12. O’Donnell states that he received the Commission's June 5, 2006 letter and sought no clarification from the Commission at that time.  O’Donnell thought that the prohibition on him participating in matters concerning the Town Administrator’s contract meant that he could not be present in the room and actively participate when the BOS discussed the Town Administrator's contract, or actively participate in such discussions with individual selectmen.  O’Donnell claims that he did not understand that the e-mail that he sent to a fellow BOS member about the Town Administrator's contract constituted participating in the matter.

 Conclusions of Law

  13.  As a Carver BOS member, O’Donnell is a municipal employee as that term is defined in G.L. c. 268A, § 1.

  14.  Except as otherwise permitted by exemptions to the section,[1] § 19 of G.L. c. 268A prohibits a municipal employee from participating[2] as 
         such an employee in a particular matter[3] in which, to his knowledge, he has a financial interest.[4]

  15.  The Town Administrator’s contract was a particular matter.

  16.  O’Donnell, as a BOS member, participated in the Town Administrator’s contract by significantly involving himself in the February 22, 2011 
          and March 8, 2011 BOS executive session discussions regarding the Town Administrator’s contract. 

  17.  O’Donnell, as a BOS member, also participated in the Town Administrator’s contract on March 28, 2011, by sending an e-mail to another 
         BOS member in which he advocated against the Town Administrator’s contract and advised the other BOS member not to attend the 
         March 29, 2011 BOS meeting so that there would not be a quorum to consider the Town Administrator’s contract.

  18.  O’Donnell had a financial interest in the Town Administrator’s contract because the Town Administrator was the lead negotiator for the Town 
         in negotiations with the Union regarding a contract that would affect O’Donnell as a Union member.

  19.  At the time of his participation, O’Donnell knew that he had this financial interest in the Town Administrator’s contract.

  20.  Accordingly, by so participating as a BOS member in the Town Administrator’s contract discussions, O’Donnell violated § 19.

  21.  That the Commission in 2006 warned O’Donnell not to participate in the Town Administrator’s contract under similar circumstances 
          is an exacerbating factor.

In view of the foregoing violations of G.L. c. 268A by O’Donnell, the Commission has determined that the public interest would be served by the 
disposition of this matter without further enforcement proceedings on the basis of the following terms and conditions agreed to by O’Donnell:

                      (1)  that O’Donnell pay to the Commonwealth of Massachusetts, with such payment to be delivered to the Commission, the sum of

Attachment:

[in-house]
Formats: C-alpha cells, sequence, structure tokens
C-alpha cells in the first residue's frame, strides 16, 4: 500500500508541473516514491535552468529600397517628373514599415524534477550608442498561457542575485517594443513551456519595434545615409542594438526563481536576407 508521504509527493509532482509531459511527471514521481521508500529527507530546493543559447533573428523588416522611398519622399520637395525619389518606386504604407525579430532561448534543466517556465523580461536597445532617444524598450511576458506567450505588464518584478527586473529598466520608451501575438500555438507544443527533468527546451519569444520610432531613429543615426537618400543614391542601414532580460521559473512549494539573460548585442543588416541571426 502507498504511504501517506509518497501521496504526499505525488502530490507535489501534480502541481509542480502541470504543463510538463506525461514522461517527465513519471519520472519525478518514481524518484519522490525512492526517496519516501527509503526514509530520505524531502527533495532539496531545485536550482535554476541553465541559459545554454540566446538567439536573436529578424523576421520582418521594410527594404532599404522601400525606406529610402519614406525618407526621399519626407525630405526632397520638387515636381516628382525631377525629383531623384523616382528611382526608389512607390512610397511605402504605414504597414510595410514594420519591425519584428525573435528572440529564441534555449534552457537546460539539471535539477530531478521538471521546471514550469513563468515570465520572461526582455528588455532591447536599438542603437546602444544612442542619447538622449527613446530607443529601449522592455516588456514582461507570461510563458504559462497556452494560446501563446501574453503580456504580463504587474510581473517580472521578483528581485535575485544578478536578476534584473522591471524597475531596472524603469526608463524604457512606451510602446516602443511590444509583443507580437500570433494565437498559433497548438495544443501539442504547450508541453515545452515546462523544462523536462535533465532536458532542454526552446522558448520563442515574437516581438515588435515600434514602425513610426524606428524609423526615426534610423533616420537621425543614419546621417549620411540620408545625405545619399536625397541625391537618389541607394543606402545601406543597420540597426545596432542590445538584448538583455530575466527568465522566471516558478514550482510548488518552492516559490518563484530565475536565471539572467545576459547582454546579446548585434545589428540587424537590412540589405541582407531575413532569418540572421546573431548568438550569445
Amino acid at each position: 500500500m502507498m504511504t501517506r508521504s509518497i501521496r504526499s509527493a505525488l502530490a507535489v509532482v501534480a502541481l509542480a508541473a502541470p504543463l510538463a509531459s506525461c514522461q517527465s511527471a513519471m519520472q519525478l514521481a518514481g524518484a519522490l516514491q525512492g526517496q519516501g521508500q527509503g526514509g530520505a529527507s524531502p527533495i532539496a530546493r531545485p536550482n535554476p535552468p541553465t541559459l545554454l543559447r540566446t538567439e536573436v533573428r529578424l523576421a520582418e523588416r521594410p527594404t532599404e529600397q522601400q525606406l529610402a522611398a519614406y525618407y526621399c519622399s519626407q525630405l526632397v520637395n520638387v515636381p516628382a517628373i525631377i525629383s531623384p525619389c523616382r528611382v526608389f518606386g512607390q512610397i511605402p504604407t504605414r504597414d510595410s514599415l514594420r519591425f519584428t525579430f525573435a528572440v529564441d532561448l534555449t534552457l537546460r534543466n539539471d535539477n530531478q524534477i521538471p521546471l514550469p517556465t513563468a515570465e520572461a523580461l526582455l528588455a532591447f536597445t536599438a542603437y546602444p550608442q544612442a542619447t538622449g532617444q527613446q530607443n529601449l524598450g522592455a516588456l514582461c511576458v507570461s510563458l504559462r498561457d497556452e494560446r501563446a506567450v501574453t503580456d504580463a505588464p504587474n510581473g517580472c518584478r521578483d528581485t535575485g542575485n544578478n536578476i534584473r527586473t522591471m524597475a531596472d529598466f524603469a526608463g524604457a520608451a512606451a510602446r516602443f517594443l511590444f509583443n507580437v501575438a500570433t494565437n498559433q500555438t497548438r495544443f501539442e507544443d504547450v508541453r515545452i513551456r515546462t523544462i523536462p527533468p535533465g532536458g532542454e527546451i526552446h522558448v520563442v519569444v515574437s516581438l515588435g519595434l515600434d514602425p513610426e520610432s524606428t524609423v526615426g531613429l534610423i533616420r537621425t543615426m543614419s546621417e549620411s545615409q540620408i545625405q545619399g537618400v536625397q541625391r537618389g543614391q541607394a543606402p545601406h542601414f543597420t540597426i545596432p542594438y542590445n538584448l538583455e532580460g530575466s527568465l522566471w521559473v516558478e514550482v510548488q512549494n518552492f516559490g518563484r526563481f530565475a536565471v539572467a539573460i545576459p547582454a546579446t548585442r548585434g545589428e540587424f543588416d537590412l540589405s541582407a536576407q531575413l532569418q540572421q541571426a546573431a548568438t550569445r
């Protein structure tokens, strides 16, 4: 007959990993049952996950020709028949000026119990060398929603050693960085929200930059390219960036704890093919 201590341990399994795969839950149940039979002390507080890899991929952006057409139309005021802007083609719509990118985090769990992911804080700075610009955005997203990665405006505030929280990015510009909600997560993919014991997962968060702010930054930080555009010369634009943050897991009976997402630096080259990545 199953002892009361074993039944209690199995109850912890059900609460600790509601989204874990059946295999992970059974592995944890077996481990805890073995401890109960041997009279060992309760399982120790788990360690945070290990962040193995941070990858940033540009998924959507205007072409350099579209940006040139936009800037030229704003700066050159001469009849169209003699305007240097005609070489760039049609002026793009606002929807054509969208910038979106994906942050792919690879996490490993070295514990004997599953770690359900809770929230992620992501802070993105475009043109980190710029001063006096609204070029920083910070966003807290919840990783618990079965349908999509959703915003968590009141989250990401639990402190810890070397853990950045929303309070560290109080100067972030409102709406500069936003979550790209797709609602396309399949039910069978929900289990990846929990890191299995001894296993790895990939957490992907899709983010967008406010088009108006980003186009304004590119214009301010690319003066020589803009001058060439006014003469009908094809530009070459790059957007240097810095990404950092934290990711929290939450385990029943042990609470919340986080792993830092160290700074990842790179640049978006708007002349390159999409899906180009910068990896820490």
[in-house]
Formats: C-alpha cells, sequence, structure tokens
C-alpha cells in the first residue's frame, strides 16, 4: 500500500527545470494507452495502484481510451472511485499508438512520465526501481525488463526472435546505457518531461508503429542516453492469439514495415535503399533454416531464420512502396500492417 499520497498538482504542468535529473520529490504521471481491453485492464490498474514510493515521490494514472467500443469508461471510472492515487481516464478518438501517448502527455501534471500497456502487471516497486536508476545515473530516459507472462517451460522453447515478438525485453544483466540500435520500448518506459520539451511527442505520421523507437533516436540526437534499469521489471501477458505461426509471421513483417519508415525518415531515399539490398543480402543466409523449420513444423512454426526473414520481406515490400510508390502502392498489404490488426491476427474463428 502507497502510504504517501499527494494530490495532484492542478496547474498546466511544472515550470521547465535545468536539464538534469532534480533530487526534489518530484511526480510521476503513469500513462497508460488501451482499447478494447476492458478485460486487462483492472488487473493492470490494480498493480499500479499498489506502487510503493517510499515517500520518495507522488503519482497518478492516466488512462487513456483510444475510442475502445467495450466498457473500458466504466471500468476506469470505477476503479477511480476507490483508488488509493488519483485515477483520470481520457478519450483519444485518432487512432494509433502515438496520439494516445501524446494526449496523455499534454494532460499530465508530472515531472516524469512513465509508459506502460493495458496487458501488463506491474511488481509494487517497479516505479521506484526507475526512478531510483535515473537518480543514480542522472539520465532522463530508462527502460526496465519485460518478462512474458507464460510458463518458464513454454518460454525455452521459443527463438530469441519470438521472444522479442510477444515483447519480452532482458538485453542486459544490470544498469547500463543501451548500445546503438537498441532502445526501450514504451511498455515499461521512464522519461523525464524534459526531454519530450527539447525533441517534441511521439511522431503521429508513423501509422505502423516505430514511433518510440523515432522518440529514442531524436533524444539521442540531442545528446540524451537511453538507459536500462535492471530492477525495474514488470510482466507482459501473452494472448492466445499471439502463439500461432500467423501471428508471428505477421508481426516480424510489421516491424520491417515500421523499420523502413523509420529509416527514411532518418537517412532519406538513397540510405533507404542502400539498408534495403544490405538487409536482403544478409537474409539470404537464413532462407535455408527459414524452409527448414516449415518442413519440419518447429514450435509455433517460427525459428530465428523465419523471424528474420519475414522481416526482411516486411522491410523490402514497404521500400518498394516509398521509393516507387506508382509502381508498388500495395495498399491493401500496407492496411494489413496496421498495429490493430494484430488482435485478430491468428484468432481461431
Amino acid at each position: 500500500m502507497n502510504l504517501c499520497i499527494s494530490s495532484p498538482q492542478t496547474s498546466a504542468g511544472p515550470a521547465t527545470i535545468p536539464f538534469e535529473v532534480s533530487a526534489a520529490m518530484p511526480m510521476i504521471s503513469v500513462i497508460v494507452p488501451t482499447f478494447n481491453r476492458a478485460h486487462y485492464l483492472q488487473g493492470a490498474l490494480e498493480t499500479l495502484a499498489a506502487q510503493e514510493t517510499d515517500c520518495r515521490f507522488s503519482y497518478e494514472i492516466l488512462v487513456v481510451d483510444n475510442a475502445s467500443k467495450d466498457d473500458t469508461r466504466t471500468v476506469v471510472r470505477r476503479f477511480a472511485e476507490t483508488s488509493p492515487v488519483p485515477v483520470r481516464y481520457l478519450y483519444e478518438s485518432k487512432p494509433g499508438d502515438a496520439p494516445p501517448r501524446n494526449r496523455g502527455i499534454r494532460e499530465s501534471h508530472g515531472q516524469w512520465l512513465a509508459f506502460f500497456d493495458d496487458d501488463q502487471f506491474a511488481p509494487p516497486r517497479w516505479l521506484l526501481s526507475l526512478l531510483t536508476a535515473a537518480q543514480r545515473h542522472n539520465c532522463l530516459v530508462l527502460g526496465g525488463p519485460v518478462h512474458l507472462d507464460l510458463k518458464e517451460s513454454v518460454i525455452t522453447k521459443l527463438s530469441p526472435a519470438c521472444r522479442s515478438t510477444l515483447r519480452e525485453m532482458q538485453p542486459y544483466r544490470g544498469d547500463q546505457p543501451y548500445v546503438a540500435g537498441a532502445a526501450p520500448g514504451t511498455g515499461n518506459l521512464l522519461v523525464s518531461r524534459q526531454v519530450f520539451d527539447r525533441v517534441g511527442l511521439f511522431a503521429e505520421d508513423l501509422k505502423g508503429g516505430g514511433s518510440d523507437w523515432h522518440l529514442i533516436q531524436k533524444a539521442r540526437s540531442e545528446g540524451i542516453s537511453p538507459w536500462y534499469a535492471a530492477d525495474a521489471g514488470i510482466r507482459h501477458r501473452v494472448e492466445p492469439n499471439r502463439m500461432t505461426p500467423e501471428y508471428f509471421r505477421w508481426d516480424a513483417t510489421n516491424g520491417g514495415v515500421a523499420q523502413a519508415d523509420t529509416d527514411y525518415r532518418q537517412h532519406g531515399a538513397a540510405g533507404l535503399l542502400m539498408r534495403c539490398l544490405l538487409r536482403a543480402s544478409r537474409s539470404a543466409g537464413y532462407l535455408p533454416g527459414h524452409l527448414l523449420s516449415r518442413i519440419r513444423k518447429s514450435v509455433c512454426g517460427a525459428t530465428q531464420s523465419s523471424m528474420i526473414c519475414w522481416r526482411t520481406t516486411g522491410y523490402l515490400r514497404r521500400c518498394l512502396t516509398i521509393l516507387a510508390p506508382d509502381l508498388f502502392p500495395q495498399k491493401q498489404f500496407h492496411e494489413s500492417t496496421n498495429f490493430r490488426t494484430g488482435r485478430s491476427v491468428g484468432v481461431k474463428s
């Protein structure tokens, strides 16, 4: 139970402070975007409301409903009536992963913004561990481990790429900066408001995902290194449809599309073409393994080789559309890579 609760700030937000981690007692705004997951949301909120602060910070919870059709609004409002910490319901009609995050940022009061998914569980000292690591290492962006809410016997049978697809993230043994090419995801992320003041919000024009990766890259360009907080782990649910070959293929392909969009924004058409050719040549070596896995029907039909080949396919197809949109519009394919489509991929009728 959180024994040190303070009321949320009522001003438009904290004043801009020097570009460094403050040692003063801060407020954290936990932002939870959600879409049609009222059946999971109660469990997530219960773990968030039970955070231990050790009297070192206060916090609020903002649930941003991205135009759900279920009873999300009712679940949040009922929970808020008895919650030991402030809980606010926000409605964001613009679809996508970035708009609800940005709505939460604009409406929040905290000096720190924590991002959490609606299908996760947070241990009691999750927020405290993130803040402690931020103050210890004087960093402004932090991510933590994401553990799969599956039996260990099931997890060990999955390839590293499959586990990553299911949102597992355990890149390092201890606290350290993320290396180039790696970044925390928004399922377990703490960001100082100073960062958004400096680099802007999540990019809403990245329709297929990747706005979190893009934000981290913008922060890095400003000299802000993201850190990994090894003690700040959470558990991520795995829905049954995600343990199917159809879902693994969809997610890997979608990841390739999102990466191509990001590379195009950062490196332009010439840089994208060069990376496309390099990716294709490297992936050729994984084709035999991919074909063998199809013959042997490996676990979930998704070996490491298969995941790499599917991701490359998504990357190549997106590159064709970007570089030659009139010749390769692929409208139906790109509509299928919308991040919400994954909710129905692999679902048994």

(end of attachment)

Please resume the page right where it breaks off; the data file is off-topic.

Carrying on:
$2,000 as a civil penalty for violating G.L. c. 268A, § 19; and,

                      (2)  that O’Donnell waive all rights to contest, in this or any other administrative or judicial proceeding to which the Commission is 
                           or may be a party, the findings of fact, conclusions of law and terms and conditions contained in this Agreement.




  //signed//                  12/8/11                        //signed//____________   11/20/11 
Karen L. Nober           Date                            Michael O’Donnell, Jr.        Date                    
Executive Director


I, Michael O’Donnell, Jr., have personally read the above Disposition Agreement.  I understand that it is a public document and that by signing it, I will have agreed to all of the terms and conditions therein, including payment of $2,000 to the Commonwealth of Massachusetts, with such payment to be delivered to the State Ethics Commission.


//signed//____________   11/20/11
Michael O’Donnell, Jr.        Date

[1] None of the exemptions applies.

[2] “Participate” means to participate in agency action or in a particular matter personally and substantially as a state, county or municipal employee, through approval, disapproval, decision, recommendation, the rendering of advice, investigation or otherwise.  G.L. c. 268A, § 1(j).

[3] “Particular matter” means any judicial or other proceeding, application, submission, request for a ruling or other determination, contract, claim, controversy, charge, accusation, arrest, decision, determination, finding, but excluding enactment of general legislation by the general court and petitions of cities, towns, counties and districts for special laws related to their governmental organizations, powers, duties, finances and property.  G.L. c. 268A, § 1(k).

[4] “Financial interest” means any economic interest of a particular individual that is not shared with a substantial segment of the population of the municipality.  See Graham v. McGrail, 370 Mass. 133 (1976).  This definition has embraced private interests, no matter how small, which are direct, immediate or reasonably foreseeable.  See EC-COI-84-98.  The interest can be affected in either a positive or negative way.  EC-COI-84-96.